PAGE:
J. R. Molloy wrote:
> That doesn't make sense, because if the brain gets smarter, then it
> has amplified capability to see how to improve itself. Conversely,
> the dumber brains get (uh-oh, here comes an anti-drug ad), the
> difficult it would be for them to see how to improve
> themselves. Right?
Yes, but suppose that in order to get a linear increase in
intelligence, you had to solve a problem requiring an exponential
number of computations. Sure, for each increase in intelligence,
you'd start churning through the next exponent faster, but there'd be
so much more thinking you'd have to do to get another increase that
actual progress would get slower and slower.
Of course, nobody has any idea how much computation is required to
increase one's own intelligence, since, at present, what with our wet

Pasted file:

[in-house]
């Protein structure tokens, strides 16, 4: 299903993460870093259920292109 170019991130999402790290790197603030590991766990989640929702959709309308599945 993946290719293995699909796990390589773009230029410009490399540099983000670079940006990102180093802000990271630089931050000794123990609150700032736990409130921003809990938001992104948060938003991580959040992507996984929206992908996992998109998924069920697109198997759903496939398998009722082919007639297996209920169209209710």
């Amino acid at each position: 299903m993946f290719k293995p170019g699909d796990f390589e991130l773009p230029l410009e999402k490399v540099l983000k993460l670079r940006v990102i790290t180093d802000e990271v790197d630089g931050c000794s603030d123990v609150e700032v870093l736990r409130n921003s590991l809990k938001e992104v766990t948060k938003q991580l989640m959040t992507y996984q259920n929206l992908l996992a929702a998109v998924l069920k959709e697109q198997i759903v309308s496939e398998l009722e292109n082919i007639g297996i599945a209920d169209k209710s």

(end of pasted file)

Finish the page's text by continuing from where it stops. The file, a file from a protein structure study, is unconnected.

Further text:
brains and all, even if we knew what to do to our brains, we don't
have the fine-grained tools to implement our plans.
For all we know, it'll turn out that exponential increases in
intelligence requires solving a problem requiring a linearly
increasing number of steps, and just as soon as we get the tools to
start messing around, our intelligence will go through the roof.
(This is the Singularity picture.) Frankly, we're basically in the
-unless you love someone-
-nothing else makes any sense-
This archive was generated by hypermail 2b30 : Mon May 28 2001 - 09:50:14 MDT